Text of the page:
Under ‘Default Consistency’, we can set the consistency level for our data. The levels range from Strong consistency, where any updates must be synchronously committed, to Eventual consistency, which gives the best performance but doesn’t guarantee that all copies of the data are up to date. The default setting is Session consistency, where a session will have strong consistency for its updates but eventual consistency for other sessions.
The ‘Keys’ page will give the connections strings necessary for our applications to connect to the database, either as read-write or as read-only.

Additional Information:
Azure – Cosmos DB Introduction
Cosmos DB – Getting Started
Syncfusion E-Book – Cosmos DB

Microsoft Azure Notes

February 29, 2016

I haven’t checked out Azure in a while (it was about 2 1/2 years ago since my last Azure post ), so I jumped back on to see what was different. These are more notes that I took than a complete overview on the service.
Most MSDN subscriptions include Azure credits, so if you have a subscription that’s a great way to check out the services at no risk.

Article on Azure SQL Database services vs virtual machines hosted on Azure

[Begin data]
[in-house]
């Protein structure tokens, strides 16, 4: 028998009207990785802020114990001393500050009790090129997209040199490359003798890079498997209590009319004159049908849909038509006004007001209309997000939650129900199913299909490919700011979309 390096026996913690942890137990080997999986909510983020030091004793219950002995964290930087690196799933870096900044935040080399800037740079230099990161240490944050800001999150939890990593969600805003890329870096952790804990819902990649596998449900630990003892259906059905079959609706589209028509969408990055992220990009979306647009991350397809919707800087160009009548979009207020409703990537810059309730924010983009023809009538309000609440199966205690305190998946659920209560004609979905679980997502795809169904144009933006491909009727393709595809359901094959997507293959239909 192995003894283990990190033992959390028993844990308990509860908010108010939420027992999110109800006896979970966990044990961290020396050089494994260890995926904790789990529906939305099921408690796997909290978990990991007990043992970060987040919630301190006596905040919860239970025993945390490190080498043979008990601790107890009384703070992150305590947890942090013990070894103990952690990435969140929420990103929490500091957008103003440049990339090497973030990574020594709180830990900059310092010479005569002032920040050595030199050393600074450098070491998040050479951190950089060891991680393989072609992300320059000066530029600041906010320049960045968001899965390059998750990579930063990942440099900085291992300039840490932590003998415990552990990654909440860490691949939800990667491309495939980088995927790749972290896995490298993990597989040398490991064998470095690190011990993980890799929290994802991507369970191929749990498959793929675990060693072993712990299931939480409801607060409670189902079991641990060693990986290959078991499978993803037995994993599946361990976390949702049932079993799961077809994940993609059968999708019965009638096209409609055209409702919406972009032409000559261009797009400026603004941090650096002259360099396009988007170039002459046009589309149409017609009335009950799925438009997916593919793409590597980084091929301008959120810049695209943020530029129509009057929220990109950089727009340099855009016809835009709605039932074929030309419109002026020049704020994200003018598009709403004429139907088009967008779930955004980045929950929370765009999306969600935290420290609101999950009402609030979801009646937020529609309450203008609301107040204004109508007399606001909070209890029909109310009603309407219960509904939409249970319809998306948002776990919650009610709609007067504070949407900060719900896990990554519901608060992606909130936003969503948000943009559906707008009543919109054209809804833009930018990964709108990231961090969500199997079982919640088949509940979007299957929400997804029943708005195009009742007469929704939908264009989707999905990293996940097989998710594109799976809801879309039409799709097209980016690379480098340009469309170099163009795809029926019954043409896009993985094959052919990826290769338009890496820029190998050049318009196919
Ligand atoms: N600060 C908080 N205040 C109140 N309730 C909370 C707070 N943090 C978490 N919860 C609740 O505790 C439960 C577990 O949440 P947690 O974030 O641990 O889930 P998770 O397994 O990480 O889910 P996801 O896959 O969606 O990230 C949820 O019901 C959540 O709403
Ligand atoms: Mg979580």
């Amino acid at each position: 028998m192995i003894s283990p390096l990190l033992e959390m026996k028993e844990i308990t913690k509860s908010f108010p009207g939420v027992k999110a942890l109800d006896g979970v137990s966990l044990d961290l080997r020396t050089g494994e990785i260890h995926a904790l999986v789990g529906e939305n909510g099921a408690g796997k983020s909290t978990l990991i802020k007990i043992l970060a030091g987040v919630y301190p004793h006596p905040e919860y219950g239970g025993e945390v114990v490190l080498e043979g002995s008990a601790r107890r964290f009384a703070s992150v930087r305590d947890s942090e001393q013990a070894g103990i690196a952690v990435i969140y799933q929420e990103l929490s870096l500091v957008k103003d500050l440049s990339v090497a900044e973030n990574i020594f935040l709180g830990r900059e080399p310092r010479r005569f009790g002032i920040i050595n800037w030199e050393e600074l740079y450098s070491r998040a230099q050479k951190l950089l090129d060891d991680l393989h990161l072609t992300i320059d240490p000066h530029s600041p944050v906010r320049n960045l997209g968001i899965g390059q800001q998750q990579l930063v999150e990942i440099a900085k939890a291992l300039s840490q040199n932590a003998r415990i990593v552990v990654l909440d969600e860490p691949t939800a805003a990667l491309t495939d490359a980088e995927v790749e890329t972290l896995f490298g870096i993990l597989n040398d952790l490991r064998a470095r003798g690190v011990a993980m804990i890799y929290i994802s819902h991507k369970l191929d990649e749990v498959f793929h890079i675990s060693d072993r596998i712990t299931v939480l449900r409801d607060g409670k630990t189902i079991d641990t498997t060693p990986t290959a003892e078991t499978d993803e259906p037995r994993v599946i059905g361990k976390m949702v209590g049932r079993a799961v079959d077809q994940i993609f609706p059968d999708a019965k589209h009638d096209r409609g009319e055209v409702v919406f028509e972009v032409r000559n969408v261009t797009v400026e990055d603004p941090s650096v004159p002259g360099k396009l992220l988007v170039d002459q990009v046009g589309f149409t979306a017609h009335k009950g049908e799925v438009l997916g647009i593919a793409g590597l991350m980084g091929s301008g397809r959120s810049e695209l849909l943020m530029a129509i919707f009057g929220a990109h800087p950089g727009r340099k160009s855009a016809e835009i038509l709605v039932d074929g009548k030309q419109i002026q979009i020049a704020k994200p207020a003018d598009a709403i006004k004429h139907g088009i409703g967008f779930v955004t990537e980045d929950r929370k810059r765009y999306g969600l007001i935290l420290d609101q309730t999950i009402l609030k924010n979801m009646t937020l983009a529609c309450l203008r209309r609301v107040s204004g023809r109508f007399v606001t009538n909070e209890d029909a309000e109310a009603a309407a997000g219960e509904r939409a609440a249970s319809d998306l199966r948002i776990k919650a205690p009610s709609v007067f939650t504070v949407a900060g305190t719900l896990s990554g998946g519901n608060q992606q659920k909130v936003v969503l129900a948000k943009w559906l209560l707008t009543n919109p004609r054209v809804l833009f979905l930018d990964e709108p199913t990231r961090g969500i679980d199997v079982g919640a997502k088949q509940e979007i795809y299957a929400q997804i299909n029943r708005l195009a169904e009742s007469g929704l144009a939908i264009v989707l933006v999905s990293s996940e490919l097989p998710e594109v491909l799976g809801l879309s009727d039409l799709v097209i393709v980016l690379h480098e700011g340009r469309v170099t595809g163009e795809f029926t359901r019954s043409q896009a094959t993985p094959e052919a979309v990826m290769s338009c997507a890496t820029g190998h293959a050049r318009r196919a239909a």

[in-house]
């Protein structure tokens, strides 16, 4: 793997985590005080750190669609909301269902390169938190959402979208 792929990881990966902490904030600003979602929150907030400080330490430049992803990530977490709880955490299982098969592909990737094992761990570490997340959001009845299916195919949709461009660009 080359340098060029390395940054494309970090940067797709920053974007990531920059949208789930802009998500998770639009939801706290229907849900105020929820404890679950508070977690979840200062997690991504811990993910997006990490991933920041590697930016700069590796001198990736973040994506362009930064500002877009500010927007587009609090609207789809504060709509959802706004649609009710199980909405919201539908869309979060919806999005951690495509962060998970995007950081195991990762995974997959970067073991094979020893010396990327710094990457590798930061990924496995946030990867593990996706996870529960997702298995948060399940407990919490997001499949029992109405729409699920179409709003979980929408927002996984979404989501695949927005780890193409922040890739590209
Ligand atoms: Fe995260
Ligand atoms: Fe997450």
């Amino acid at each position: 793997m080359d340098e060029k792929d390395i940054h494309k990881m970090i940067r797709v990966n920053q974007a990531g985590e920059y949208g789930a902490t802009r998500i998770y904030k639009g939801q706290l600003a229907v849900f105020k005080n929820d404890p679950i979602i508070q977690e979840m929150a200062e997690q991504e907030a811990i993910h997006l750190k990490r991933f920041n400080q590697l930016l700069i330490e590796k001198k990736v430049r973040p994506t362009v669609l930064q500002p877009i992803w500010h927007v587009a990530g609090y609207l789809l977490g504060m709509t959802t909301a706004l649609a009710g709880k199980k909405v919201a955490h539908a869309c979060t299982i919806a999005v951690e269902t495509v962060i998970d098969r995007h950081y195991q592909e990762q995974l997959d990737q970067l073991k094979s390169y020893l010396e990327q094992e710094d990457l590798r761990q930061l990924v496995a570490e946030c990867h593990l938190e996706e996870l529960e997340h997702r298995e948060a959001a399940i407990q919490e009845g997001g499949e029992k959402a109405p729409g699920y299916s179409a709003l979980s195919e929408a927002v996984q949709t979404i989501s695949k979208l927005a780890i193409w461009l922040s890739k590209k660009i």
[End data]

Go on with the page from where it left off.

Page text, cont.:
Azure SQL Database
DTU – Database Throughput Unit – A metric that combines I/O, CPU and memory to allow comparison between tiers.

Service Tiers – Basic, Standard, Premium – Sub-tiers within Standard and Premium
Max DB Size – Basic – 2 GB : Standard – 250 GB : Premium – 500 GB / 1 Tb
DTUs – Basic – 5 : Standard – 10-100 : Premium – 125-1750

Elastic Database Pool – Collection of databases with varying workloads that share a pool of resources. Uses eDTUs. Allows for predictable budget.

Daily backups plus log backups every 5 minutes – Basic can go back 7 days for backups, Standard and Premium 35 days – Point in time restores also available.
Geo-Restore – Backups are stored in multiple locations, so a database can be restored in a different region if there is an issue with a particular location – All 3 tiers.